Tuesday, June 21, 2011

Into The Past with Matt Blackstone, author of A Scary Scene in a Scary Movie

Today, I have the extreme pleasure of hosting the hilarious Matt Blackstone on the blog. His book A Scary Scene in a Scary Movie was such a funny and off-the-wall-read and the author is no different. He's talking about the books he'd have recommended to others during different stages of his life. So for all you guys trying to find great reads for your sons, nephews and friend's little boys, here are some great recommendations!

Age 5: Alexander and the Terrible, Horrible, No Good, Very Bad Day by Judith Viorst.  Alexander is such a whiner, but you gotta feel for him: gum in his hair, getting smushed in the back of the car.  Life in Australia probably would be better.

On another note: Five year-old-me poured applesauce on my brother’s head during dinner last night.  I thought it was funny but he didn’t laugh, and neither did my parents.  I don’t know who had it worse: me, in trouble with my parents; or my brother, wearing applesauce for a hat.

Age 11: What, you have a book about sports?  I will trade a Pedro Guerrero Donruss card for that book.  No?  Okay, fine. Frank Thomas Fleer, second year. No?  Okay, Barry Bonds rookie card.  Which one?  Take your pick!  Just give me the book!

I devoured anything by Matt Christopher: The Catcher with a Glass Arm, The Year Mom Won the Pennant, Miracle at the Plate, Catch That Pass, The Kid Who Only Hit Homers, Ice Magic, Touchdown for Tommy.

While reading any of the above sports books, eleven year-old-me is in the principal’s office for wrestling in the playground.  An elderly aide said I was fighting.  I said she needs to get new glasses because we were obviously wrestling—I mean, a suplex couldn’t be more obvious—but she disagreed, so here I am, waiting for my sentencing.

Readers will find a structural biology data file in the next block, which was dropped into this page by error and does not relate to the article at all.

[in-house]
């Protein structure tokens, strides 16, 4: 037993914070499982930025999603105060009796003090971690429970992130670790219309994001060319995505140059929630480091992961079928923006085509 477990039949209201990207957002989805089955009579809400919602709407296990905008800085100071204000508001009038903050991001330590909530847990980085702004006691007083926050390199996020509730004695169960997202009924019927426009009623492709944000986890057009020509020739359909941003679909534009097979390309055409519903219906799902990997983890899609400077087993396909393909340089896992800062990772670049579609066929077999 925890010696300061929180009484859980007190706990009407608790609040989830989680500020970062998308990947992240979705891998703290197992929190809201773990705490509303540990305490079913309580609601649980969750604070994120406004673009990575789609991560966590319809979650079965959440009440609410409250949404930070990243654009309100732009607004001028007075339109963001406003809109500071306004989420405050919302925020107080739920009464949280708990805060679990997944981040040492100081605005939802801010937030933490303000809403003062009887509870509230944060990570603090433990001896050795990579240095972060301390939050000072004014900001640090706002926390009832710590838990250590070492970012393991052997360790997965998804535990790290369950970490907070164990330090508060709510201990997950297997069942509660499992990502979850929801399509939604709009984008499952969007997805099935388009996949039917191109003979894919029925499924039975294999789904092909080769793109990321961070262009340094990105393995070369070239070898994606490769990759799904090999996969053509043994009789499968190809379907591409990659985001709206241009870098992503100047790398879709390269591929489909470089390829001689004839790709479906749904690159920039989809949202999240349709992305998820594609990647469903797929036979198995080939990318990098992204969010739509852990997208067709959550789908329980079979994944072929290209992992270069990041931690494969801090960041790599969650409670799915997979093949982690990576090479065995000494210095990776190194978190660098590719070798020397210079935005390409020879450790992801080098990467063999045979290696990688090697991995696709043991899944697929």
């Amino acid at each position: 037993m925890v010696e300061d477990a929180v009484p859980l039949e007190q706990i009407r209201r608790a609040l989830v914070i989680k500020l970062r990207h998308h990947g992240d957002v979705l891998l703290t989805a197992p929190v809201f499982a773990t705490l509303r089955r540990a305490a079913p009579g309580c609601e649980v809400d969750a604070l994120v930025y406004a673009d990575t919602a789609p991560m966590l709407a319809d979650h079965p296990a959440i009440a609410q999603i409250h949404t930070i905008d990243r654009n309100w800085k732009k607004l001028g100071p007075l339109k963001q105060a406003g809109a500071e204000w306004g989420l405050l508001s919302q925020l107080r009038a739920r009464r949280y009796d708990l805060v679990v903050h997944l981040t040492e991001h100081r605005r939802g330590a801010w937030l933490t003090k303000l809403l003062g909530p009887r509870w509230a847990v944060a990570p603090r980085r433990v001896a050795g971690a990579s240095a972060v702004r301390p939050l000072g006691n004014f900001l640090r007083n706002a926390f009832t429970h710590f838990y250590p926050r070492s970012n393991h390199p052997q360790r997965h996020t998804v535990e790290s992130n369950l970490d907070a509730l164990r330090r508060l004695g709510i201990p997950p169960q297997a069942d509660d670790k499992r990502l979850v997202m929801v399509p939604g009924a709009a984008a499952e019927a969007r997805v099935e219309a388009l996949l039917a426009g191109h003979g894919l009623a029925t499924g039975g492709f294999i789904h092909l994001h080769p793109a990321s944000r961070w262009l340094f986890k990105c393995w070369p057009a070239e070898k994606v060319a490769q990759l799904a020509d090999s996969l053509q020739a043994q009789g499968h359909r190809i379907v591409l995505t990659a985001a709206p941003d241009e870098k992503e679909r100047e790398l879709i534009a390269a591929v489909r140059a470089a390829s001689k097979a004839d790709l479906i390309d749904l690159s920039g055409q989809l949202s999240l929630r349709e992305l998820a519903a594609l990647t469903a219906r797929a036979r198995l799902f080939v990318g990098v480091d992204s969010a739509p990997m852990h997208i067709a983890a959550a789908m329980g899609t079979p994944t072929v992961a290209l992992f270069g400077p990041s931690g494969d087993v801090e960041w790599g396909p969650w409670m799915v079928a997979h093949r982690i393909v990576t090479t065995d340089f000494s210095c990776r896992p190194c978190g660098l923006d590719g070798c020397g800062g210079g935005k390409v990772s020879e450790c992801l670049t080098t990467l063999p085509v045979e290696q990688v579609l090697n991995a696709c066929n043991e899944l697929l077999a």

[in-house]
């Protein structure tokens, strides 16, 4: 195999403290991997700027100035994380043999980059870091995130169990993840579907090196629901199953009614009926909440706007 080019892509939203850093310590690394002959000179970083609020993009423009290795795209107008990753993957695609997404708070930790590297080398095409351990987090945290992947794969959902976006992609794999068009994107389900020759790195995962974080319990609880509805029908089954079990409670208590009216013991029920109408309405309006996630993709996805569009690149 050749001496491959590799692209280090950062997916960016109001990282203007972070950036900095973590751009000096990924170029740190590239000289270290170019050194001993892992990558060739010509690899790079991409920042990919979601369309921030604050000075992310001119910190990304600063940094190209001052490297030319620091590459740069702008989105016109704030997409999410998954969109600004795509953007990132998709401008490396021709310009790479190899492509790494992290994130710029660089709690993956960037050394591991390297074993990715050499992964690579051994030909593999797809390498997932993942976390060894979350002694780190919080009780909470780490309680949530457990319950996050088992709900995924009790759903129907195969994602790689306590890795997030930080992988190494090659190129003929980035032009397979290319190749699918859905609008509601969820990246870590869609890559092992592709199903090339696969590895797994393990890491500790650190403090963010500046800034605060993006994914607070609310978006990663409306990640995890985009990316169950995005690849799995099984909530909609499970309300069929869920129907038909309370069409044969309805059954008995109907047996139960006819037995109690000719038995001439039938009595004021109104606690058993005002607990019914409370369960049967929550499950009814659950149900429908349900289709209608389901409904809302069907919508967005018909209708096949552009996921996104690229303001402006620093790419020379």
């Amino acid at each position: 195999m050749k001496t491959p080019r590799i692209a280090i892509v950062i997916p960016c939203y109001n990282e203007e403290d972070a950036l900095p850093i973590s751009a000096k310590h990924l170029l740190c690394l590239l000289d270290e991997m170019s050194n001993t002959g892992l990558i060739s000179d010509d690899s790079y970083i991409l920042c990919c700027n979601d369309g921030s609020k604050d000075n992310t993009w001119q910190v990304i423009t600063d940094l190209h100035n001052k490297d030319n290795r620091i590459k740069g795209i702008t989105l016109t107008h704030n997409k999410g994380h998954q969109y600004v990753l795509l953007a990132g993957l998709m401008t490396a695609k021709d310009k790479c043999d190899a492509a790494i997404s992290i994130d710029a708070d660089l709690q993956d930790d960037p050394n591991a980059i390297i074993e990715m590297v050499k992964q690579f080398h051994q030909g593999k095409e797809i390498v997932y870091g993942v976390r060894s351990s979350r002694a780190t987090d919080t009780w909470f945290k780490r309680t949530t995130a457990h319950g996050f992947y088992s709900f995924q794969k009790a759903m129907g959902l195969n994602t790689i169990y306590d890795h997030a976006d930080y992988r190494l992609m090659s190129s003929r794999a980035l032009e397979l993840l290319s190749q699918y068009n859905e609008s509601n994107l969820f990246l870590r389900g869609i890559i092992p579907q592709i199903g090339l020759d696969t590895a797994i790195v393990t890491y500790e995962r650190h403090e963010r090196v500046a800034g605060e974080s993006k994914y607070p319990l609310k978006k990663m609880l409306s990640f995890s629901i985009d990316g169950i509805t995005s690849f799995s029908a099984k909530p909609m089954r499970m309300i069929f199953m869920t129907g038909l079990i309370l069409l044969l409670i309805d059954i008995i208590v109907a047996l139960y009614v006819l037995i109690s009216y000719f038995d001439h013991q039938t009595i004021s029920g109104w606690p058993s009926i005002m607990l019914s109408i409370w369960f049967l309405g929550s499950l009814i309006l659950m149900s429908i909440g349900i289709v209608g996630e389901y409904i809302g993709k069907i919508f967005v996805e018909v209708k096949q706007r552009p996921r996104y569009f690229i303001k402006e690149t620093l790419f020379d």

Age 16: Catcher in the Rye by J.D. Salinger.  It’s a story about a sentimental dropout and runaway and there are curse words and a prostitute and violence and my English teacher is giving me a good grade for reading it? Sweet!

It was clear, from the first few pages, that someone finally got it.  Really, truly got it.  I read it one night.  Then again the next day.  I couldn’t believe there were books about real life.  Now, for the record, I didn’t drop out of high school or visit a prostitute or curse like a sailor, but the message, the protagonist, the sentiment—it was all too real and too wonderful to put down.

Side note: After finishing Catcher for the third time, sixteen year-old-me just decided that someday he wants to write a book about an outcast teenager.

Age 20: Night by Elie Wiesel.  Never had I read a book that made me refuse food or water until I finished it.  Night was that kind of book.  Wiesel’s Dawn and The Accident were haunting, but Night is just . . . there are no words.

As for recent books, eleven year-old-me would’ve been buddies with Harry Potter.  And then I probably would’ve bragged about finishing such a long book.  (I didn’t have much to brag about…)

Five year-old-me would’ve loved Myron’s Magic Cow by Marlene Newman.  It would’ve cracked me up every time I read it.  The pictures are awesome, the writing is terrific, and the story is a blast!

So there you have it! A glimpse into the book past of Matt Blackstone. Did you like what you read? Well, Mr. Blackstone just so happens to be holding a contest at Regal Library and is giving away 10 copies of his novel. Definitely check it out!

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1 comment:

  1. I felt the same way about CATCHER. In fact, it was the only book I read in one sitting during my high school career. (It may be the only book I read in its entirety during my high school career).

    My only regret is that I read it again a few years ago. I still liked it, but not to the extent I had enjoyed it at fourteen. I think modern selections like THE PERKS OF BEING A WALLFLOWER have replaced my initial fascination with CATCHER. Still, my memory of actually enjoying a high school reading requirement – and discovering their were books out there I could enjoy, is not something I’ll ever dismiss. And of course, that title and author have been a huge part of my own writing journey. If I can capture a smidgen of Holden's appeal and magic in my own protagonist, I'll feel like a winner.

    I have wanted to read NIGHT for years. It’s been staring at me from my bookshelf since 2006. I think it’s time I cracked the cover.


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